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Assessment centres and psychometric/selection tests

How can I practice for tests?
Assessment Centres
Be prepared

Some employers refer to these as selection tests and they may be sat individually or in a group situation. Fundamentally, they are a test of your skills and are designed to test those most relevant to the role. Most are timed and whilst they are often tests of your verbal and logical reasoning; maths or IT skills other tests could include giving a presentation or participating in group exercises. They may be used early in the selection process, to decide which applicants will be invited to interview. Equally, they may form part of a wider assessment.

We recommend that you:

  • Find out as much as you can about the tests you face,
  • Practise similar tests under timed conditions,
  • Revise the subject where you can – for example maths and IT skills,
  • Ensure that the employer knows if you need any special provisions (they may allow extra time or be able to make adjustments),
  • Ask if you are unclear about anything,
  • Keep calm and work accurately,
  • Move on to the next question if you get stuck.

In some instances, employers also use personality questionnaires. These aim to determine your preferences; interests and working style. There are no right or wrong answers to these so answer them honestly.

See:

With thanks to CareerPlayer, Graduate Jobs and Career Advice on video.

How can I practice for tests?

Practice can help you to become familiar with the types of question you are likely to face and you may receive preview material in advance of taking a test. Remember though, that aptitude tests aim to measure true aptitude or ability and the better ones will produce similar results if taken again by the same person.

  • Practice could slightly improve your scores by reducing your anxiety and increasing your confidence.
  • Where you haven't done any arithmetic for some time, it could pay you to practice numerical reasoning tests. Do so to remind you of the basics - such as how to calculate percentages; convert these into fractions or ratios; use graphs and pie charts and so on.
  • Don't overlook the importance of being mentally and emotionally prepared. Your scores can be affected by how relaxed and focussed your mind is.
  • Try to arrive on time or even a little early, for your test.

Failure to achieve the desired percentile score to progress with a particular application may not predict failure to secure a similar position with a different employer (or indeed a different position with the same employer).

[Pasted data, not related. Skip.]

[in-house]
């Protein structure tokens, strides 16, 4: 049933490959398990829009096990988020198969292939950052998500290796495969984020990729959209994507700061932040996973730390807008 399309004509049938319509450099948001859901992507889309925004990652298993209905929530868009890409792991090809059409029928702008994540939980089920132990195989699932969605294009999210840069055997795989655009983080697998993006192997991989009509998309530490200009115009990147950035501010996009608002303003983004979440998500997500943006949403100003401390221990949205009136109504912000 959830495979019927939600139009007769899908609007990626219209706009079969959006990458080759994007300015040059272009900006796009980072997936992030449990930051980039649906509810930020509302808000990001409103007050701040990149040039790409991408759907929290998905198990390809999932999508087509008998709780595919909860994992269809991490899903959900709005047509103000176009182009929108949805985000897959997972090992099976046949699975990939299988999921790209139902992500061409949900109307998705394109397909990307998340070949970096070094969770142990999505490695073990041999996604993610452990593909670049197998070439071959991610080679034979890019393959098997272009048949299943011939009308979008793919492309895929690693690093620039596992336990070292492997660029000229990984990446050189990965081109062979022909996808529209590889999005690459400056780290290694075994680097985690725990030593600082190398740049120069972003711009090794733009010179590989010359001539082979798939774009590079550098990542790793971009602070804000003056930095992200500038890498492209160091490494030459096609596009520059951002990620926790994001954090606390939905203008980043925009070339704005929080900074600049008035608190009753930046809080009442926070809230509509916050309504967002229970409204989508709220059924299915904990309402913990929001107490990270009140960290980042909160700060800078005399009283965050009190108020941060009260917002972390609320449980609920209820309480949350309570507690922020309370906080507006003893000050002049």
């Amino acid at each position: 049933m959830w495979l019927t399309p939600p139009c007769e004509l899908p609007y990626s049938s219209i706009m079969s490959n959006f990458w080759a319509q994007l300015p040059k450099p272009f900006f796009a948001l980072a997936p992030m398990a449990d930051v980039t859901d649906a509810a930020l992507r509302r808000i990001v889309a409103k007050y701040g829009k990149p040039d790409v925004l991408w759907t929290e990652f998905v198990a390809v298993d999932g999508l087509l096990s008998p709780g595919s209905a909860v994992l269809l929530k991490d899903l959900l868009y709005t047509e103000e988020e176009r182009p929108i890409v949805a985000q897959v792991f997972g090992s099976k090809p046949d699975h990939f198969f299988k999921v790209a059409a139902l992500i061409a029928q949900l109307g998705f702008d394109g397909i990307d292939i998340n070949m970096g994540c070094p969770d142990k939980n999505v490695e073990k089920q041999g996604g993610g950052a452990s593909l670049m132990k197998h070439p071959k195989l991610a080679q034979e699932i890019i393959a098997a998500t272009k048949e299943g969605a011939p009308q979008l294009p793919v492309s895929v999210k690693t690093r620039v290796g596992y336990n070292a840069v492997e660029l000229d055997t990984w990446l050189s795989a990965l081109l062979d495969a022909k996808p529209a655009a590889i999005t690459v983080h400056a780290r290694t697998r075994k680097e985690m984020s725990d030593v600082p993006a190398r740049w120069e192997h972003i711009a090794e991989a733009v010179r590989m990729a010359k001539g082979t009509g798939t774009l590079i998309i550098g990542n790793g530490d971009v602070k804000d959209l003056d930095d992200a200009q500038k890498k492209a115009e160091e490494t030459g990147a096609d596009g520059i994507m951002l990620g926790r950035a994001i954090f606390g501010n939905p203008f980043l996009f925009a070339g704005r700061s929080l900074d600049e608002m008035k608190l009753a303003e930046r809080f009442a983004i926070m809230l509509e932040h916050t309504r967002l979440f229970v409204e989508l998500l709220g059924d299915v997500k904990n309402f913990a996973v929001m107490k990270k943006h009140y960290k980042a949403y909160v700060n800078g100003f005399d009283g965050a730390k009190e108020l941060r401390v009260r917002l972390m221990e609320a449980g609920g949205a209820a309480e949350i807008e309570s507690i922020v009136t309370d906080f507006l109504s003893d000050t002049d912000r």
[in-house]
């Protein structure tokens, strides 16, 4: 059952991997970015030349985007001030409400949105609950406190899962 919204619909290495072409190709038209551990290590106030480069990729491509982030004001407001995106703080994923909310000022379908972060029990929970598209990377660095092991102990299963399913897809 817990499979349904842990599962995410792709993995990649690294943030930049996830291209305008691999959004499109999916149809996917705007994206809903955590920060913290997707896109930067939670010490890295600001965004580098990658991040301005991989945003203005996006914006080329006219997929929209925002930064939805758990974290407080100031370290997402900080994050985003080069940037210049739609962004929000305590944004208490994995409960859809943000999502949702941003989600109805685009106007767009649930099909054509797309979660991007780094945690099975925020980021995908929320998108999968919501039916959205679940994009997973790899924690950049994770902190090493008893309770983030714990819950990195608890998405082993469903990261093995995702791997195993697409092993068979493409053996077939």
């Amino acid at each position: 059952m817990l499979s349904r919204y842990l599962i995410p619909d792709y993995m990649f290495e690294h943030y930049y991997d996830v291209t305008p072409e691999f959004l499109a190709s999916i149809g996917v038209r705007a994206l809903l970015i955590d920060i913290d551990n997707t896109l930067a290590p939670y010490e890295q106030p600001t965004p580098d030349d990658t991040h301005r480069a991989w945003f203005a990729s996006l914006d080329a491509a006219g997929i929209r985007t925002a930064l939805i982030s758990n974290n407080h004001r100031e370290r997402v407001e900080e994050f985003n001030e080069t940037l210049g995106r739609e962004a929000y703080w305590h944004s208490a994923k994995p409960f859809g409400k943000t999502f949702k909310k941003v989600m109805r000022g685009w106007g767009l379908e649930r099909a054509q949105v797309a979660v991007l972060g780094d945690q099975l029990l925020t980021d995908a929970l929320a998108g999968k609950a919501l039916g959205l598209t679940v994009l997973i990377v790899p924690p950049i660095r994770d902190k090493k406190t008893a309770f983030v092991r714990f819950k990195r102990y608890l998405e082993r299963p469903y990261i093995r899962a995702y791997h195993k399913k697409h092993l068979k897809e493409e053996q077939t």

The following links are to sites that offer test advice and/or practice opportunities. Note that some organisations require you to register with them to access advice and test practice resources. This registration should be free of charge. Finally, note that employers’ expectations vary and they set acceptable standards at different levels.

Assessment Centre HQ

Assessment Day Ltd.

Morrisby

Opra Consulting Group

Practice aptitude tests.com

Prospects

Psychometric Success

Saville and Holdsworth

Test Partnership

The British Psychological Society's
Psychological Testing Centre

Practice Reasoning Tests

Job Test Prep

For more information on psychometric tests see:

Psychometric and selection tests.pdf Interview_tests_and_exercises1.pdf

Assessment Centres

A number of employers, particularly large organisations, run extended selection procedures that take the form of assessment centres. Commonly these take place after first interviews and before final selection and involve a number of assessors observing you over a period of time and as you deal with a range of situations.

Assessment centres vary but typically include:

Selection tests and exercises - working individually or in groups you will have to answer questions, cope with problems, make decisions and extract information from different sources.

Group tasks and case studies - usually with a small number of other candidates, you may be required to lead or chair a group. In doing so, ensure that you get everyone involved.

Giving a presentation - here you must speak to your audience; keep to the time limit and speak clearly and confidently.

Social/informal events - these are an opportunity for you to find out more about the employer but make sure you behave in a way that reflects well on you.

An interview - this may be in depth so ensure that you’re well prepared.

For more information see:

Assessment methods.pdf

With thanks to CareerPlayer, Graduate Jobs and Career Advice on video.

Be prepared

Consider carefully what is being assessed. Namely, the skills the employers asked for in the job description, how you interact with others and your ability to fit in. You should show that you are enthusiastic, motivated and interested. Join in as fully as you can, speak clearly and maintain eye contact. In group activities avoid dominating and think before you speak.

As a range of types of assessment are involved, you may excel at some but not others. However, you are being assessed against the employer's criteria not competing against other candidates.

For more information see:

And also: Assessment centres – from Prospects (UK).

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